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The One To Watch

Arizona, With All Five Starters Back, Puts Up a Strong Case in Its Defense of the NCAA Championship

March 12, 1998|CHRIS DUFRESNE | TIMES STAFF WRITER

SACRAMENTO — Last year, it was about respect.

This year, it's about history.

Let's see, there was the Walton Gang of UCLA and the Grant Hill-Christian Laettner-led Duke Blue Devils of the early 1990s.

Since UCLA's streak of seven national championships was ended by North Carolina State in 1974, only Duke, in 1991 and '92, has been able to defend a national title.

Simon says Arizona can do it. Bibby says it too.

The Arizona Wildcats enter tonight's West Regional game against Nicholls State at Arco Arena with perhaps the most legitimate shot at defending a title since Jerry Tarkanian's Runnin' Rebels raced full-speed into the 1991 tournament before being derailed by Duke in the national semifinals.

Arizona returns all five starters and its top three bench players off the team that defeated three top-seeded teams en route to last year's championship.

You want to pick against that?

The Wildcats did it with a freshman at guard, Mike Bibby, and largely without offensive contribution from their top scorer, forward Michael Dickerson, who had a miserable tournament.

Since Arizona cut down the nets in Indianapolis last spring, sophomore Bibby has developed into the nation's top point guard--he was named a first-team All-American this week--while Dickerson sizzled down the stretch in the Pacific 10, scorching UCLA for 30 points in his last pre-NCAA tuneup.

"Looking back at the game, I think it was one of the best that Mike Dickerson has ever had," Arizona Coach Lute Olson said.

Last year, getting out of the first round was an accomplishment for Arizona, Olson's impressive resume in Tucson tainted by first-round NCAA upset losses in the 1990s to Santa Clara and Miami of Ohio.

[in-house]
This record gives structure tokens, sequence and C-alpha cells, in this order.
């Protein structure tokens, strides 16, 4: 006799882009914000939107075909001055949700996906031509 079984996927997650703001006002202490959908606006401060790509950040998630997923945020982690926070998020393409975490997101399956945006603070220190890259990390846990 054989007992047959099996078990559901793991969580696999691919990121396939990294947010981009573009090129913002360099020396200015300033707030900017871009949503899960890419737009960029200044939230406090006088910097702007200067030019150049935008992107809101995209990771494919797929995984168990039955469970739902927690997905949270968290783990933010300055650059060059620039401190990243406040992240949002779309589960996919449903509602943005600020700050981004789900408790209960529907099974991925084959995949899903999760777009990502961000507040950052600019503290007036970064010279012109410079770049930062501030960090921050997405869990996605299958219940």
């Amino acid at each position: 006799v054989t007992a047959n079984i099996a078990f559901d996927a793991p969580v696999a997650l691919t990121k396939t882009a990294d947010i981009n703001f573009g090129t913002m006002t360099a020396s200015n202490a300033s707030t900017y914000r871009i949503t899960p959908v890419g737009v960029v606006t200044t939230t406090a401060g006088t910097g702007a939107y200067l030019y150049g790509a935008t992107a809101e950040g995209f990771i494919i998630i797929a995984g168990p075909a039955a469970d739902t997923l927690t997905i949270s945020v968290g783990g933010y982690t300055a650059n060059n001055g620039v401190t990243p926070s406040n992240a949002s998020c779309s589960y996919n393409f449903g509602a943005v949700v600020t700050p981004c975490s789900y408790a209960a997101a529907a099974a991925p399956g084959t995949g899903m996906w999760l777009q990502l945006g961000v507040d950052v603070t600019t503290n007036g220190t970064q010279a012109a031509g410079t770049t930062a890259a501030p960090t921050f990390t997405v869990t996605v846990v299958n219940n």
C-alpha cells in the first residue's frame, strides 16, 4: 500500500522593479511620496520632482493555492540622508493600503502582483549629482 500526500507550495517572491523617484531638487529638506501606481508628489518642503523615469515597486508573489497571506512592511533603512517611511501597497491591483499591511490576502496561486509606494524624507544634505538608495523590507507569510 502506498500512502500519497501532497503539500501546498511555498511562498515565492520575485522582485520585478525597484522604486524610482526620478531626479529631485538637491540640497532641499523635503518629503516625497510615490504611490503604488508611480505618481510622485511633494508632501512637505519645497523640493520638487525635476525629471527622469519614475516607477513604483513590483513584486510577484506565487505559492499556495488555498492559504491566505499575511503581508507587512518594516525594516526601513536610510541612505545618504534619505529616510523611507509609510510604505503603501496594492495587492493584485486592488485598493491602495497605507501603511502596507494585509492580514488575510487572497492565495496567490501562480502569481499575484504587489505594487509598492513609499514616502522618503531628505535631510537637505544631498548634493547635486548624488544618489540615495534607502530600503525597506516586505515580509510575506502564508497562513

After surviving early-round scares from South Alabama and College of Charleston, the Wildcats defeated Kansas, Providence, North Carolina and Kentucky to win the title.

This year, the first round is no longer a proving ground.

"I feel that anything less than getting to the Final Four could be considered a failure," senior forward Bennett Davison said this week.

What's this? Davison already looking ahead?

"I would like to see Duke in the final," he said. "I would like to have another chance against them and see if we could beat them this time."

Davison was referring to Arizona's eight-point, early-season loss to Duke in the Maui Invitational.

Arizona has reason to be cocky. The Wildcats seem perfectly cast for NCAA tournament play. They have the best backcourt trio in the country in Bibby, Miles Simon and sixth man Jason Terry, complementing a tall, quick and athletic front court that gives plodding opponents fits--ask last year's Kansas team about this.

"The pressure is not on us, I don't think," Bibby said. "We just have to go out, stay loose, have fun, and get our running game going. The pressure is going to be on the other teams to try and beat us."

But what about that late-season loss to USC at the Sports Arena? Wasn't that a sign that Arizona can be beaten?

Maybe, but remember that Arizona was swept by Stanford and California leading into last year's tournament.

Dickerson says Arizona is ready to rumble.

"It can be hard to get up for some of the games," Dickerson admitted. "We have been on both sides of the fence. We used to leave in the early rounds of the tournament. But then last year, we had the chance to beat a lot of the teams and go further in the tournament."

Arizona figures to easily advance out of Sacramento to next week's regional games in Anaheim, where more interesting possible matchups--Maryland in the semifinal; then perhaps Cincinnati in the final--await.

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